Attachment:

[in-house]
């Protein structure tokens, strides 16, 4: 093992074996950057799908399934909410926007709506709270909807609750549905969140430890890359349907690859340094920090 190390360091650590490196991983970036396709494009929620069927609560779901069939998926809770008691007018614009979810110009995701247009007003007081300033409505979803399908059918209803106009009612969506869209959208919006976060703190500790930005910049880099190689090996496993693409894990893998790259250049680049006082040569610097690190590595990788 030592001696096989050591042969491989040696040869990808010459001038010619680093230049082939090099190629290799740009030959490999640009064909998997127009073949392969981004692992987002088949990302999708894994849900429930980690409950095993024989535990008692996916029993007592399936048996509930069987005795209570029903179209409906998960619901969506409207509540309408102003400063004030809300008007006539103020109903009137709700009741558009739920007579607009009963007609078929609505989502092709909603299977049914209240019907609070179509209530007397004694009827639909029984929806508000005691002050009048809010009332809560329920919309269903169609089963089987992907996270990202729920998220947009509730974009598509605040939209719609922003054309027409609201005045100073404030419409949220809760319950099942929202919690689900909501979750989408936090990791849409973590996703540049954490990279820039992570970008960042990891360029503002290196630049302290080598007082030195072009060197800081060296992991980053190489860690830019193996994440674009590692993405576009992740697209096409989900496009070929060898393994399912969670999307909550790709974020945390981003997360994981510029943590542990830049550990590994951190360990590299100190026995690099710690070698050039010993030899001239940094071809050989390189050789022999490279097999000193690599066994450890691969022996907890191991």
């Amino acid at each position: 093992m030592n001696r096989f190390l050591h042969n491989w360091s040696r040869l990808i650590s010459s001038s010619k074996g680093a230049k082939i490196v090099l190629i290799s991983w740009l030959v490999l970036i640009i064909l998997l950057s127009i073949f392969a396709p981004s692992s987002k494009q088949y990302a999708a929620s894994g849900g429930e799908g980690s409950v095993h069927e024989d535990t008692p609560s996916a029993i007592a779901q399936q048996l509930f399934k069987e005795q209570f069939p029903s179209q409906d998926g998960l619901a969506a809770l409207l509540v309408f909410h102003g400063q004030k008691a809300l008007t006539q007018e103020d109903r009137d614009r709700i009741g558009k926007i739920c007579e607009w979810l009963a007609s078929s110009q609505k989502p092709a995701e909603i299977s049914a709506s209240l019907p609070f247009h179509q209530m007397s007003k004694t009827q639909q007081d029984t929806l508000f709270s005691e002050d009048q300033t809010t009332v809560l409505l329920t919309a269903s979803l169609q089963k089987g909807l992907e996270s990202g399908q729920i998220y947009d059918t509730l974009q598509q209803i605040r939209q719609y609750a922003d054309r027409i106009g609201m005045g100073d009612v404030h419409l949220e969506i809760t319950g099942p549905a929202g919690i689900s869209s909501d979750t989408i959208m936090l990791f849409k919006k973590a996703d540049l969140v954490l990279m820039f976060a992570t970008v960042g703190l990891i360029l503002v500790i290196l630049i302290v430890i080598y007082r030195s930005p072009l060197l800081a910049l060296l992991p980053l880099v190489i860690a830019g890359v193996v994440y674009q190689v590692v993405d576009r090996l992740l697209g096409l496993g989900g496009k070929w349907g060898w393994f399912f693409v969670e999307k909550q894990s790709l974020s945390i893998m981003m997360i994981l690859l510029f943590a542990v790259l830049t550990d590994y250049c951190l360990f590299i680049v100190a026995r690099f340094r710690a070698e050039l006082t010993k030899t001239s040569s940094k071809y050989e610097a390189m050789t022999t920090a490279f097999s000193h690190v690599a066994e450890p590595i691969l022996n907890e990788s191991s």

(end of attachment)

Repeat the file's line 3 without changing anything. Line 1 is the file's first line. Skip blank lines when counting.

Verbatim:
């Amino acid at each position: 093992m030592n001696r096989f190390l050591h042969n491989w360091s040696r040869l990808i650590s010459s001038s010619k074996g680093a230049k082939i490196v090099l190629i290799s991983w740009l030959v490999l970036i640009i064909l998997l950057s127009i073949f392969a396709p981004s692992s987002k494009q088949y990302a999708a929620s894994g849900g429930e799908g980690s409950v095993h069927e024989d535990t008692p609560s996916a029993i007592a779901q399936q048996l509930f399934k069987e005795q209570f069939p029903s179209q409906d998926g998960l619901a969506a809770l409207l509540v309408f909410h102003g400063q004030k008691a809300l008007t006539q007018e103020d109903r009137d614009r709700i009741g558009k926007i739920c007579e607009w979810l009963a007609s078929s110009q609505k989502p092709a995701e909603i299977s049914a709506s209240l019907p609070f247009h179509q209530m007397s007003k004694t009827q639909q007081d029984t929806l508000f709270s005691e002050d009048q300033t809010t009332v809560l409505l329920t919309a269903s979803l169609q089963k089987g909807l992907e996270s990202g399908q729920i998220y947009d059918t509730l974009q598509q209803i605040r939209q719609y609750a922003d054309r027409i106009g609201m005045g100073d009612v404030h419409l949220e969506i809760t319950g099942p549905a929202g919690i689900s869209s909501d979750t989408i959208m936090l990791f849409k919006k973590a996703d540049l969140v954490l990279m820039f976060a992570t970008v960042g703190l990891i360029l503002v500790i290196l630049i302290v430890i080598y007082r030195s930005p072009l060197l800081a910049l060296l992991p980053l880099v190489i860690a830019g890359v193996v994440y674009q190689v590692v993405d576009r090996l992740l697209g096409l496993g989900g496009k070929w349907g060898w393994f399912f693409v969670e999307k909550q894990s790709l974020s945390i893998m981003m997360i994981l690859l510029f943590a542990v790259l830049t550990d590994y250049c951190l360990f590299i680049v100190a026995r690099f340094r710690a070698e050039l006082t010993k030899t001239s040569s940094k071809y050989e610097a390189m050789t022999t920090a490279f097999s000193h690190v690599a066994e450890p590595i691969l022996n907890e990788s191991s």